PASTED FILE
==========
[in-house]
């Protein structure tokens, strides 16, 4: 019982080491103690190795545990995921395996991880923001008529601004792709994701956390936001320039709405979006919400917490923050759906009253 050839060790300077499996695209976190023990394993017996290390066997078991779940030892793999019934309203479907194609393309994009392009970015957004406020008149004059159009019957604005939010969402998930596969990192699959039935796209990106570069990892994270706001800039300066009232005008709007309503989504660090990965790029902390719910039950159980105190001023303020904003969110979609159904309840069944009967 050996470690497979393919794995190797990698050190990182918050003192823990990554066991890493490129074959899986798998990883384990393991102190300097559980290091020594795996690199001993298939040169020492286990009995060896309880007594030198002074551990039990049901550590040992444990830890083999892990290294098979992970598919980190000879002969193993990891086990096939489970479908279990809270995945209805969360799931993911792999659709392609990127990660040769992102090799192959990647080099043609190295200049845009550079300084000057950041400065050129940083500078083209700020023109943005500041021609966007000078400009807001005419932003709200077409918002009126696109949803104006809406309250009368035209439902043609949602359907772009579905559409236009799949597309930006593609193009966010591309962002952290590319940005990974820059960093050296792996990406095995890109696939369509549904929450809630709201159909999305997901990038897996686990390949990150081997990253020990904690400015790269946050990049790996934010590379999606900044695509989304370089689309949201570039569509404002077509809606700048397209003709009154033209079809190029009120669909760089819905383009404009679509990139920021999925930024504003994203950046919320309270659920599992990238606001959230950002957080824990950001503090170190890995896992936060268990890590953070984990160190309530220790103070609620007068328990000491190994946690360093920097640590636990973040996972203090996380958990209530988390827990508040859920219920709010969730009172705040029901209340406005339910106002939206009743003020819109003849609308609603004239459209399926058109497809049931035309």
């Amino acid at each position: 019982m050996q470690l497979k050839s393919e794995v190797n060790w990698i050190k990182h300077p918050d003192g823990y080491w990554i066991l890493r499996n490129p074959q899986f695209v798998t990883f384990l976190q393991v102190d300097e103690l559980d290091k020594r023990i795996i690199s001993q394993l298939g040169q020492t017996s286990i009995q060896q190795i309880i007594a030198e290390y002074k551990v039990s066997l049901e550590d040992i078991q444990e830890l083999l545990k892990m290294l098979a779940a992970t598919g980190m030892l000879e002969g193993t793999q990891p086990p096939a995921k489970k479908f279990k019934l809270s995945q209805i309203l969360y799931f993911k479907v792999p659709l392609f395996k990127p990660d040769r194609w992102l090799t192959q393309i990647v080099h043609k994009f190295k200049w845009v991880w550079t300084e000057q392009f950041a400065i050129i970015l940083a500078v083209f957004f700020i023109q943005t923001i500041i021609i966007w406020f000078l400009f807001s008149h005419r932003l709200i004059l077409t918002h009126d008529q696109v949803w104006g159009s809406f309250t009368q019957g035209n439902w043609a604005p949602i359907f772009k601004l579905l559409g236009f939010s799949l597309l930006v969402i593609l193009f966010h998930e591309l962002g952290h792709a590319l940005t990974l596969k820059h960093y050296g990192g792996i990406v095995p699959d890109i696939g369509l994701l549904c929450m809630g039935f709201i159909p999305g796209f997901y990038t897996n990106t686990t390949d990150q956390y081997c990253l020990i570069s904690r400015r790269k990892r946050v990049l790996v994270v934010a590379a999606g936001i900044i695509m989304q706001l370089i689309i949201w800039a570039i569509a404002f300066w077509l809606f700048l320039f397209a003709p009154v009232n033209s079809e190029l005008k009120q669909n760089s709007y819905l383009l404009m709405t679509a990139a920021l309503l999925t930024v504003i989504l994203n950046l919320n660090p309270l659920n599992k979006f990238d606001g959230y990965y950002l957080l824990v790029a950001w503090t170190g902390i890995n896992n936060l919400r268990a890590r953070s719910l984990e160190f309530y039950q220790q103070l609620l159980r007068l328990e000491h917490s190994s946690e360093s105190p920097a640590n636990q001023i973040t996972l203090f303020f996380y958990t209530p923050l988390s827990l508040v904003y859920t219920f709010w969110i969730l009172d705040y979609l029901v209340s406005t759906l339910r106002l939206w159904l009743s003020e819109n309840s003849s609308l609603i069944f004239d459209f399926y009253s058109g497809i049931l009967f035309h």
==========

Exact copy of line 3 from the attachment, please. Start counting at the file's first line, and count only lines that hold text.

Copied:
């Amino acid at each position: 019982m050996q470690l497979k050839s393919e794995v190797n060790w990698i050190k990182h300077p918050d003192g823990y080491w990554i066991l890493r499996n490129p074959q899986f695209v798998t990883f384990l976190q393991v102190d300097e103690l559980d290091k020594r023990i795996i690199s001993q394993l298939g040169q020492t017996s286990i009995q060896q190795i309880i007594a030198e290390y002074k551990v039990s066997l049901e550590d040992i078991q444990e830890l083999l545990k892990m290294l098979a779940a992970t598919g980190m030892l000879e002969g193993t793999q990891p086990p096939a995921k489970k479908f279990k019934l809270s995945q209805i309203l969360y799931f993911k479907v792999p659709l392609f395996k990127p990660d040769r194609w992102l090799t192959q393309i990647v080099h043609k994009f190295k200049w845009v991880w550079t300084e000057q392009f950041a400065i050129i970015l940083a500078v083209f957004f700020i023109q943005t923001i500041i021609i966007w406020f000078l400009f807001s008149h005419r932003l709200i004059l077409t918002h009126d008529q696109v949803w104006g159009s809406f309250t009368q019957g035209n439902w043609a604005p949602i359907f772009k601004l579905l559409g236009f939010s799949l597309l930006v969402i593609l193009f966010h998930e591309l962002g952290h792709a590319l940005t990974l596969k820059h960093y050296g990192g792996i990406v095995p699959d890109i696939g369509l994701l549904c929450m809630g039935f709201i159909p999305g796209f997901y990038t897996n990106t686990t390949d990150q956390y081997c990253l020990i570069s904690r400015r790269k990892r946050v990049l790996v994270v934010a590379a999606g936001i900044i695509m989304q706001l370089i689309i949201w800039a570039i569509a404002f300066w077509l809606f700048l320039f397209a003709p009154v009232n033209s079809e190029l005008k009120q669909n760089s709007y819905l383009l404009m709405t679509a990139a920021l309503l999925t930024v504003i989504l994203n950046l919320n660090p309270l659920n599992k979006f990238d606001g959230y990965y950002l957080l824990v790029a950001w503090t170190g902390i890995n896992n936060l919400r268990a890590r953070s719910l984990e160190f309530y039950q220790q103070l609620l159980r007068l328990e000491h917490s190994s946690e360093s105190p920097a640590n636990q001023i973040t996972l203090f303020f996380y958990t209530p923050l988390s827990l508040v904003y859920t219920f709010w969110i969730l009172d705040y979609l029901v209340s406005t759906l339910r106002l939206w159904l009743s003020e819109n309840s003849s609308l609603i069944f004239d459209f399926y009253s058109g497809i049931l009967f035309h």